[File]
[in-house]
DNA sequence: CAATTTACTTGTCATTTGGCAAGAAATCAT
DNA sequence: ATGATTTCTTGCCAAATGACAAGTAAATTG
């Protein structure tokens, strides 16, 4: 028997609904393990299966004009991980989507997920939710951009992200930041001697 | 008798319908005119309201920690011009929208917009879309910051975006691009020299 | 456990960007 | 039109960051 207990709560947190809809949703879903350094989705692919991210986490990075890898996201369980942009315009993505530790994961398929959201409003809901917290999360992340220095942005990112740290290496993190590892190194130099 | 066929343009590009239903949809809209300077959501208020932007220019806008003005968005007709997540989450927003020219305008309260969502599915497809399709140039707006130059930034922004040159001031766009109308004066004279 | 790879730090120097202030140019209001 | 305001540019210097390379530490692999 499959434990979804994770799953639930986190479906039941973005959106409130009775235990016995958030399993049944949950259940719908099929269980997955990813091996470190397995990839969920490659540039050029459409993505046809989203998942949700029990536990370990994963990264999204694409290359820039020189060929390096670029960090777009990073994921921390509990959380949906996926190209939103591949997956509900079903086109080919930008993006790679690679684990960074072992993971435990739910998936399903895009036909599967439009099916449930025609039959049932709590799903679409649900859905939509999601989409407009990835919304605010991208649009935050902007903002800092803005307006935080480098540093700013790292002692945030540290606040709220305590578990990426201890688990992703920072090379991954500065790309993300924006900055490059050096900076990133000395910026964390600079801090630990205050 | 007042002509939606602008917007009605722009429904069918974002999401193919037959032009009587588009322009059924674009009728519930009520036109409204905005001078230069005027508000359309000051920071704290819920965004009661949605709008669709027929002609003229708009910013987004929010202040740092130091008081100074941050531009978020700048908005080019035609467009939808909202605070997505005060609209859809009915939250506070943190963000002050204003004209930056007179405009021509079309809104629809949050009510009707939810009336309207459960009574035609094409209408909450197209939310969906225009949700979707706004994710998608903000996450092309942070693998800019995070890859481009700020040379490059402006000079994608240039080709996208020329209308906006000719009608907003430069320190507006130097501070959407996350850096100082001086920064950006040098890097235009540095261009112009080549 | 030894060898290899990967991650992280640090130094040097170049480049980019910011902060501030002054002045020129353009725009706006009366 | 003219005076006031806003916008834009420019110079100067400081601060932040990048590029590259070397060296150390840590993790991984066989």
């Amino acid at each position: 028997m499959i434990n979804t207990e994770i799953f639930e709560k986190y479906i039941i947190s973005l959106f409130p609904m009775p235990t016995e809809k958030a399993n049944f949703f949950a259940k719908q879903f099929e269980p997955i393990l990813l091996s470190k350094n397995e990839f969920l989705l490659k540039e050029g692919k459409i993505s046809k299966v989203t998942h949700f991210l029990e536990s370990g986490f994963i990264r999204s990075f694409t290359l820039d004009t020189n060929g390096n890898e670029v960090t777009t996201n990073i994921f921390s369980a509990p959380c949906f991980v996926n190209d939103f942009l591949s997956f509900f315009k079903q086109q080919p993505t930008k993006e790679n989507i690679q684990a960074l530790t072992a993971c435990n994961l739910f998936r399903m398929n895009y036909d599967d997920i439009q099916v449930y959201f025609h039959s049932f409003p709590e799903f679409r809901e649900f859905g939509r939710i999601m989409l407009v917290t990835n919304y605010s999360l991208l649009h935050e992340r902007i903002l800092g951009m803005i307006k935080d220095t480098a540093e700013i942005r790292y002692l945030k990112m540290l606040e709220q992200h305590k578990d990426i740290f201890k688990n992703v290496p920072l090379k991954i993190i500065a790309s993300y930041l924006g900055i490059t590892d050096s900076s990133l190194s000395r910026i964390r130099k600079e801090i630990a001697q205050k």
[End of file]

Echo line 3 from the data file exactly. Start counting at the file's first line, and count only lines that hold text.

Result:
DNA sequence: ATGATTTCTTGCCAAATGACAAGTAAATTG